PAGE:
Detecting colorectal cancer early is fundamental to survival and to getting a better outcome for the patient. The UK government’s screening programme is helping to do detect more patients early and reduce premature deaths, and there are also some great awareness campaigns that are increasing public knowledge of the disease. The classic symptoms of colorectal cancer are the four horsemen of the apocalypse:
- bleeding from your bottom or in your stools (your poo). This could be haemorrhoids so don’t panic, but it isn’t normal
- a change in your bowel habits (how frequently you go to the toilet) or in appearance of your stools (colour, shape, consistency). Don’t panic if it’s a one-off – that’s probably something you ate. But if your poo is consistently different from how you think it should be, then get it checked out. Very thin shaped poo is a classic sign there’s a problem. As is, a feeling that you’re not emptying your bowels properly.
- regular pain or discomfort – particularly after meals and when you want to go to the toilet. Persistent discomfort is not normal
- unexplained weight loss. This might be accompanied by a loss of appetite.
Of these symptoms, most people focus on the first as the major sign of colorectal cancer. ‘I’ve not bleeding, so all’s well’, they’ll reassure themselves. But all might not be well. Did you know that people with right sided colorectal cancer may not have these symptoms at all?
Right sided colorectal cancer is most often diagnosed because:
- you’re suffering from anaemia – which manifests as paleness, tiredness, inability to keep warm, breathlessness, fainting etc. If you’re blacking out make an urgent appointment to see a doctor. Blacking out is not normal and even if it isn’t cancer you need to find out what is causing it before you hurt yourself.
- there’s a mass in your abdomen. This is because these cancers can grow quite large before they’re detected
- weight loss.
When I was suffering from right sided colorectal cancer I really didn’t feel well for months. I was tired – bone crunchingly tired. I was blacking out. My memory and concentration were shot. I wasn’t healing well. I had big black bags under my eyes. And I was losing weight. But there was no blood in my stools.
I made the classic mistake of thinking it was just that time of life, or stress, or overworking. Please don’t make the same mistakes: don’t try and self diagnose. If you’re not well for more than a couple of weeks go to the doctor and have a simple blood test. You may just need vitamins and/or iron but why take the risk that it’s something more serious? Of the people I’ve met with colorectal cancer, the vast majority say they knew there was something wrong and wished they’d gone to the doctor sooner. For some, the delay will have cost them their lives. Don’t be one of those people. Caught early, the outcome can be good and you can live a long and healthy life afterwards.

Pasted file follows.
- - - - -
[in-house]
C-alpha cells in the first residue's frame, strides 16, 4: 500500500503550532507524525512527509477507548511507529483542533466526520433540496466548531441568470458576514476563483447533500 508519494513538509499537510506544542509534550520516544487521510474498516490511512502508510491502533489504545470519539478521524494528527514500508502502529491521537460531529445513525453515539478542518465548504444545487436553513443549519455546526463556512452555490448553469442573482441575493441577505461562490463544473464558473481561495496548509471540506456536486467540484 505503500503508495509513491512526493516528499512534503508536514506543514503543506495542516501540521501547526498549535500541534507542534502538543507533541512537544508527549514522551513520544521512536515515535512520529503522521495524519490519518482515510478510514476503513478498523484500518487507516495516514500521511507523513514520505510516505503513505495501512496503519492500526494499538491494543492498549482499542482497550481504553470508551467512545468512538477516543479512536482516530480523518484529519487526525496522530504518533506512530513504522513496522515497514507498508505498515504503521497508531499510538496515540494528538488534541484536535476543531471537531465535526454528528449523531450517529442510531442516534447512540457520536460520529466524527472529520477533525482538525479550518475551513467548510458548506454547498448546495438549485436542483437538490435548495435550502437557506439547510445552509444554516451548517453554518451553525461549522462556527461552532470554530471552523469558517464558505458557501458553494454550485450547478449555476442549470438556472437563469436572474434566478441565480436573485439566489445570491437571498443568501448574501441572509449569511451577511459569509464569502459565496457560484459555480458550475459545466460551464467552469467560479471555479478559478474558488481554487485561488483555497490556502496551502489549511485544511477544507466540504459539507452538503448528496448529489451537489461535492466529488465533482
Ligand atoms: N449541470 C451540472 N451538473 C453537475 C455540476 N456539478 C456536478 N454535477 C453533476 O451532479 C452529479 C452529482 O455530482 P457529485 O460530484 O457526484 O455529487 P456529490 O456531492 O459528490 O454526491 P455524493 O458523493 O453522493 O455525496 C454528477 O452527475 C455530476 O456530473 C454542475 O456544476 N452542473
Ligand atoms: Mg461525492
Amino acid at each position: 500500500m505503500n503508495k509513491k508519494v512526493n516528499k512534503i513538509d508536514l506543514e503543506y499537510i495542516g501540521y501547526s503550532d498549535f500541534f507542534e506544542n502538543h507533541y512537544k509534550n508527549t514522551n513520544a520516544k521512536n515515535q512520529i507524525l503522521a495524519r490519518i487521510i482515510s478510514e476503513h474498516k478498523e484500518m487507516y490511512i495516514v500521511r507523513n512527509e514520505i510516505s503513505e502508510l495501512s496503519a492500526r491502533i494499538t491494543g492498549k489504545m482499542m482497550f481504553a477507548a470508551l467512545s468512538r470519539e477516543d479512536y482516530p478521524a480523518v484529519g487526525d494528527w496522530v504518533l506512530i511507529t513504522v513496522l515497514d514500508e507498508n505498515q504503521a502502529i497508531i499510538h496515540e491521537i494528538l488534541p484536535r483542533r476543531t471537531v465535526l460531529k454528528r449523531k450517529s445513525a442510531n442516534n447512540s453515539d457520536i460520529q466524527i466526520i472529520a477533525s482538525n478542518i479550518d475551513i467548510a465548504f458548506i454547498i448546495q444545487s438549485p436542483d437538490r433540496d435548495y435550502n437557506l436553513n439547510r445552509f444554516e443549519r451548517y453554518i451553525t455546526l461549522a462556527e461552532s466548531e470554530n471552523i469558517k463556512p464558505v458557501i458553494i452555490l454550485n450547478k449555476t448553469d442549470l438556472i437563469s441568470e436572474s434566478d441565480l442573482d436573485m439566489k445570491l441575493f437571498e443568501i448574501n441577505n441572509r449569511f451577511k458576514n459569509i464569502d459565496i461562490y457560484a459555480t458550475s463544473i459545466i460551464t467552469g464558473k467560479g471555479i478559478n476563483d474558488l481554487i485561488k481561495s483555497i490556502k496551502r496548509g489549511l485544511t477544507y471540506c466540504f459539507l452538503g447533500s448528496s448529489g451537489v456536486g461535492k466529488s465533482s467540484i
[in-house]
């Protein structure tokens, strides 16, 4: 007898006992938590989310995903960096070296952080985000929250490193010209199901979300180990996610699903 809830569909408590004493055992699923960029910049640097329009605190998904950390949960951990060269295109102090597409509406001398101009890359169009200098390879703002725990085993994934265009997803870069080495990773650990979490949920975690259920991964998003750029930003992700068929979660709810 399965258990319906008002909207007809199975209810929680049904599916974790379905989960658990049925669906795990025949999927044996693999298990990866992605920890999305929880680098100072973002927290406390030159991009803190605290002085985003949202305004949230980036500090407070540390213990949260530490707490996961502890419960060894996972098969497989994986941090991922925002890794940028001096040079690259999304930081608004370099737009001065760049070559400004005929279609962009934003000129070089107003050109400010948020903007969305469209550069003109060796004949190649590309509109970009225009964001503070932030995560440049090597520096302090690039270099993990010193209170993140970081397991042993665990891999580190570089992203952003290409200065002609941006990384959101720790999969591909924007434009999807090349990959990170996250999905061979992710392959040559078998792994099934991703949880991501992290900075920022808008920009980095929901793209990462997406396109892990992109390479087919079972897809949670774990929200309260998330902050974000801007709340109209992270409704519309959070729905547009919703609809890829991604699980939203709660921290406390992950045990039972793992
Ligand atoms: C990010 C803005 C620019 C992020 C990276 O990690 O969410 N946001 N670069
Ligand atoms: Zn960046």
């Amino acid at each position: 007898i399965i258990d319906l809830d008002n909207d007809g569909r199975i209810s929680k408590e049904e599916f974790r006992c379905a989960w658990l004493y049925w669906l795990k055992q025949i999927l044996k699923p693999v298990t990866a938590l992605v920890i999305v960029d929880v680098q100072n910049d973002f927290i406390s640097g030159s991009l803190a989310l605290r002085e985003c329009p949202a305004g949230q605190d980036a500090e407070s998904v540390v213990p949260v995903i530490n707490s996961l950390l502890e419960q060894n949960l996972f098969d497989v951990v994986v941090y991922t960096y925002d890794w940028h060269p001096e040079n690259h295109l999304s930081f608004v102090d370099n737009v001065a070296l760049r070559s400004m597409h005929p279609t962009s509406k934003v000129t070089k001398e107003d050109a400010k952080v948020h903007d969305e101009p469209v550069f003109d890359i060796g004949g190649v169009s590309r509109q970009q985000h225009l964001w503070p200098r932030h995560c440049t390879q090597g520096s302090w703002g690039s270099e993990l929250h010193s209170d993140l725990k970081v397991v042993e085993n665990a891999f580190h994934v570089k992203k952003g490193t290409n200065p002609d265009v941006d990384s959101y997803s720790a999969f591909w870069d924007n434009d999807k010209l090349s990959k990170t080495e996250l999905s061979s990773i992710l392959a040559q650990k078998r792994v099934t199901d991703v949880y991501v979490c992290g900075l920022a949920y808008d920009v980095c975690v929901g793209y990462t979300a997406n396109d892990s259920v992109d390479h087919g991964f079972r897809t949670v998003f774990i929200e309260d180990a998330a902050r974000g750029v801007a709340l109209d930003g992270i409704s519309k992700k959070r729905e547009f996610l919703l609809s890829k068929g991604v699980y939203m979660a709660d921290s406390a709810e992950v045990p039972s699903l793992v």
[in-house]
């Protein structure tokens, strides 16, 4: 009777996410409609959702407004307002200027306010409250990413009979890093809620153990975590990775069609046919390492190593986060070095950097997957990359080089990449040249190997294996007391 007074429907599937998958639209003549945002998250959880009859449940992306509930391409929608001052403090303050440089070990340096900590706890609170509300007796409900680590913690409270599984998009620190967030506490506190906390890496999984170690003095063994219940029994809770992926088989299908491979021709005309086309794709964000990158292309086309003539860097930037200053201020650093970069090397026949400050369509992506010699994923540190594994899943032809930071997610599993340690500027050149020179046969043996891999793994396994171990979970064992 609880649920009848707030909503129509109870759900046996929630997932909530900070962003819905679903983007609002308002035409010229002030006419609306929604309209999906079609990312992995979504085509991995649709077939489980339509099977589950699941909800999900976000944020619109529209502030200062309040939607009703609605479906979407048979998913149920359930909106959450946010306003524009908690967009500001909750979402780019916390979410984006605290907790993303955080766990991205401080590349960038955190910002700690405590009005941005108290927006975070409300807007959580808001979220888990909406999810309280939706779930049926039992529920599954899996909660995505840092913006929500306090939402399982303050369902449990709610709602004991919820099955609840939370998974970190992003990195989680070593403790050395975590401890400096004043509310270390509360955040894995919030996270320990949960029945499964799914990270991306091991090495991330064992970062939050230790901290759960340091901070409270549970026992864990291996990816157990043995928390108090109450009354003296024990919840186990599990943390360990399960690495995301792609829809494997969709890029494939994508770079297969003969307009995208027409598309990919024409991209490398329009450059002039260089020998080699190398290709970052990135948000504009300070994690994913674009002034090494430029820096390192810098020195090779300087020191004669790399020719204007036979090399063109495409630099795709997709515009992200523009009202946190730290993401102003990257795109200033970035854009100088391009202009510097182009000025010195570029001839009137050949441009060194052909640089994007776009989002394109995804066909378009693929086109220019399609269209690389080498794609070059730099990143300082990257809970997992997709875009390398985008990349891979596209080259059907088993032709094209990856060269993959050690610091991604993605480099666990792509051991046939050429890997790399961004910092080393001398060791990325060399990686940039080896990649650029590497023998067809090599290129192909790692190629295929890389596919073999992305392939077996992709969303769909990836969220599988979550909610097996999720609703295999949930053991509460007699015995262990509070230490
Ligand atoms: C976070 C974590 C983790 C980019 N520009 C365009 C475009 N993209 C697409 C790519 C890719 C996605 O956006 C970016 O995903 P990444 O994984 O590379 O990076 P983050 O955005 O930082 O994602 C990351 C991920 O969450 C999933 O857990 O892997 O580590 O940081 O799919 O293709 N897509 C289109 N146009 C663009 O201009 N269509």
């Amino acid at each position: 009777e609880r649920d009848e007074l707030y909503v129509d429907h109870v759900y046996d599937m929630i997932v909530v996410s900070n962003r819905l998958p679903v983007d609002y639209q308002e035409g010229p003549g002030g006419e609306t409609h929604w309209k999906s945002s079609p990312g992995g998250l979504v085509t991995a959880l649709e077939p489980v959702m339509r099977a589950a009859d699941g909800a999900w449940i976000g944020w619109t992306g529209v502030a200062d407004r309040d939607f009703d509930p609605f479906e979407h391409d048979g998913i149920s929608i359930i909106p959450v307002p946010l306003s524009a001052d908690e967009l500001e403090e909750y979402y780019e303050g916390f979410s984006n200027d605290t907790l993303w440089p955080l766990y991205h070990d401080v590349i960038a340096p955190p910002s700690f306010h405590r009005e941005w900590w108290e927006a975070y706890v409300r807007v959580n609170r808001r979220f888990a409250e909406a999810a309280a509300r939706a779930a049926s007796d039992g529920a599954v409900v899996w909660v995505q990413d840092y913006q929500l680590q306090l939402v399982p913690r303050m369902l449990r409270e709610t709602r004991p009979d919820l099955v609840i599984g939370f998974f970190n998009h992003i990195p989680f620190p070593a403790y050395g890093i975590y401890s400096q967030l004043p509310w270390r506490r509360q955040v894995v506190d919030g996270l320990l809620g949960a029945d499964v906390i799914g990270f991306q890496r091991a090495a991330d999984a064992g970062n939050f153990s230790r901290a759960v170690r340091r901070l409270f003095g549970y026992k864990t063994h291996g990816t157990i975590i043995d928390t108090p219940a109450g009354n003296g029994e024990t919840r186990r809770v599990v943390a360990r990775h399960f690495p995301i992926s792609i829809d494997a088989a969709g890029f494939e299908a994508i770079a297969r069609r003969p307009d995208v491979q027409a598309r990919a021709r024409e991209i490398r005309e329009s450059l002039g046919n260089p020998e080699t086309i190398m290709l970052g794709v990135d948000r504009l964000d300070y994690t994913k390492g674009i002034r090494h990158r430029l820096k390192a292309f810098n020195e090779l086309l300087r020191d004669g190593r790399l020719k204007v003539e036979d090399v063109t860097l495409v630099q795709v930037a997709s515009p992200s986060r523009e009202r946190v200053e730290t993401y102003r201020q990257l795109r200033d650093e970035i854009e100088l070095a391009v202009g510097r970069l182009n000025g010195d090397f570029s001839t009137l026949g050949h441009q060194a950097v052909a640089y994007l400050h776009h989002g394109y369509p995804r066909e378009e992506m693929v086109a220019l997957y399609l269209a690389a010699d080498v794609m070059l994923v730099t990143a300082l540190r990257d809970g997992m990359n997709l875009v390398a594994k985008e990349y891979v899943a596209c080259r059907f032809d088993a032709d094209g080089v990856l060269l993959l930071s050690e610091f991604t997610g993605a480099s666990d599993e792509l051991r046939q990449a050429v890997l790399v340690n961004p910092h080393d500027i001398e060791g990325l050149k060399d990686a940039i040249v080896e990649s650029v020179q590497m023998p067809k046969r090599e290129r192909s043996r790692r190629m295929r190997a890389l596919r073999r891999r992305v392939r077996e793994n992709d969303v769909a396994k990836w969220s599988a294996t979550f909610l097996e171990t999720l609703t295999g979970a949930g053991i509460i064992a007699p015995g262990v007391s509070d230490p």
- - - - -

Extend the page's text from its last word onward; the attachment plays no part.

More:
If you’re a woman you present a challenge to doctors in diagnosing right sided colorectal cancer in particular. You may be anaemic because of heavy periods, for example. But if your periods are light – eg you have a coil fitted or are on the pill – or non existent, then make sure you mention this to the doctor. It’s very important to help him/her rule out periods as the cause of anaemia. If your periods are heavy but you have other symptoms then mention these. Don’t diagnose yourself (‘I’m anaemic due to heavy periods’) and don’t hide information from the doctor (‘that blood in my stool was just a one off so I won’t mention it’).
Be vigilant. Have open conversations with your friends and relatives. Ask them if they know the symptoms or have any of the symptoms. There’s nothing to be embarrassed about: everyone has to go to the toilet – even the Queen. Think about toddlers. They’re proud of their poo. Okay, maybe don’t show it to everyone like a three year old does, but don’t be embarrassed about talking about it either – especially to doctors who have long since overcome any embarrassment about bodily functions.
Colorectal cancer is one of the most curable cancers if caught early. Don’t die because of silly embarrassment or procrastination.